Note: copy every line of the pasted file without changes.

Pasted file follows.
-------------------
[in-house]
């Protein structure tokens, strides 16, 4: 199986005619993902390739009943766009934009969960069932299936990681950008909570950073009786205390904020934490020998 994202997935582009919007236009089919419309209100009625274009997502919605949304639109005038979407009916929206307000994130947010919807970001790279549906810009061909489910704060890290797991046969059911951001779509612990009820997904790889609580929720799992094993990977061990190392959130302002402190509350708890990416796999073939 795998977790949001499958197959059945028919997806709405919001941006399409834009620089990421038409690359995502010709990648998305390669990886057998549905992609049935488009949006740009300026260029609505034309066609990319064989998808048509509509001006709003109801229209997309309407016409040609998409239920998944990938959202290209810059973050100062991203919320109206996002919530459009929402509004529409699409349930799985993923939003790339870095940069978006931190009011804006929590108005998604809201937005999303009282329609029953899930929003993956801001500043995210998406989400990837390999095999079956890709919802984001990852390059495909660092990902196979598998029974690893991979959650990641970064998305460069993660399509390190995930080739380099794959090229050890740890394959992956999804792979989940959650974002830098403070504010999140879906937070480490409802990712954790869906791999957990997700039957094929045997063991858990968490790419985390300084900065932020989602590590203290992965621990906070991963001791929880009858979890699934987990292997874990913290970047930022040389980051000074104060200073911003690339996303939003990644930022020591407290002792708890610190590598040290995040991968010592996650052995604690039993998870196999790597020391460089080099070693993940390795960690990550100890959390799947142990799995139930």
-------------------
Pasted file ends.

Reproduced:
[in-house]
């Protein structure tokens, strides 16, 4: 199986005619993902390739009943766009934009969960069932299936990681950008909570950073009786205390904020934490020998 994202997935582009919007236009089919419309209100009625274009997502919605949304639109005038979407009916929206307000994130947010919807970001790279549906810009061909489910704060890290797991046969059911951001779509612990009820997904790889609580929720799992094993990977061990190392959130302002402190509350708890990416796999073939 795998977790949001499958197959059945028919997806709405919001941006399409834009620089990421038409690359995502010709990648998305390669990886057998549905992609049935488009949006740009300026260029609505034309066609990319064989998808048509509509001006709003109801229209997309309407016409040609998409239920998944990938959202290209810059973050100062991203919320109206996002919530459009929402509004529409699409349930799985993923939003790339870095940069978006931190009011804006929590108005998604809201937005999303009282329609029953899930929003993956801001500043995210998406989400990837390999095999079956890709919802984001990852390059495909660092990902196979598998029974690893991979959650990641970064998305460069993660399509390190995930080739380099794959090229050890740890394959992956999804792979989940959650974002830098403070504010999140879906937070480490409802990712954790869906791999957990997700039957094929045997063991858990968490790419985390300084900065932020989602590590203290992965621990906070991963001791929880009858979890699934987990292997874990913290970047930022040389980051000074104060200073911003690339996303939003990644930022020591407290002792708890610190590598040290995040991968010592996650052995604690039993998870196999790597020391460089080099070693993940390795960690990550100890959390799947142990799995139930």